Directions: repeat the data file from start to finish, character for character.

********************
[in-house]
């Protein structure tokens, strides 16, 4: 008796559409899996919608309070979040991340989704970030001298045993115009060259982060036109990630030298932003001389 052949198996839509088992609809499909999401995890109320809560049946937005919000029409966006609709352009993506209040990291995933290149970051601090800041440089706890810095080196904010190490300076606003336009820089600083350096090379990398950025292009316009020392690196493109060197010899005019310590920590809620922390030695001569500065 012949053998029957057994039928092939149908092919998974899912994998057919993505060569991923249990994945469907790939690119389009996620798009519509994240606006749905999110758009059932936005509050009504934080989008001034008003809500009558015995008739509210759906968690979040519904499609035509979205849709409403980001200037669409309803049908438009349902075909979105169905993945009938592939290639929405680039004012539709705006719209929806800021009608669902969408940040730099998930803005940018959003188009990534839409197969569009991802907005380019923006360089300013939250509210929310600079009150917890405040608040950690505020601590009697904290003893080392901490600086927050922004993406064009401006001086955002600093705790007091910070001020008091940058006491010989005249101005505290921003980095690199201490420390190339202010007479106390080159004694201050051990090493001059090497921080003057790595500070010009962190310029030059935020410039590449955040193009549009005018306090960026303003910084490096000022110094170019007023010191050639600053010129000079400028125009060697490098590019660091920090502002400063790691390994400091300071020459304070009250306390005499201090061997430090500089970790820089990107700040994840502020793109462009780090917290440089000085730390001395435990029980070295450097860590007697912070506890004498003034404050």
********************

[in-house]
């Protein structure tokens, strides 16, 4: 008796559409899996919608309070979040991340989704970030001298045993115009060259982060036109990630030298932003001389 052949198996839509088992609809499909999401995890109320809560049946937005919000029409966006609709352009993506209040990291995933290149970051601090800041440089706890810095080196904010190490300076606003336009820089600083350096090379990398950025292009316009020392690196493109060197010899005019310590920590809620922390030695001569500065 012949053998029957057994039928092939149908092919998974899912994998057919993505060569991923249990994945469907790939690119389009996620798009519509994240606006749905999110758009059932936005509050009504934080989008001034008003809500009558015995008739509210759906968690979040519904499609035509979205849709409403980001200037669409309803049908438009349902075909979105169905993945009938592939290639929405680039004012539709705006719209929806800021009608669902969408940040730099998930803005940018959003188009990534839409197969569009991802907005380019923006360089300013939250509210929310600079009150917890405040608040950690505020601590009697904290003893080392901490600086927050922004993406064009401006001086955002600093705790007091910070001020008091940058006491010989005249101005505290921003980095690199201490420390190339202010007479106390080159004694201050051990090493001059090497921080003057790595500070010009962190310029030059935020410039590449955040193009549009005018306090960026303003910084490096000022110094170019007023010191050639600053010129000079400028125009060697490098590019660091920090502002400063790691390994400091300071020459304070009250306390005499201090061997430090500089970790820089990107700040994840502020793109462009780090917290440089000085730390001395435990029980070295450097860590007697912070506890004498003034404050």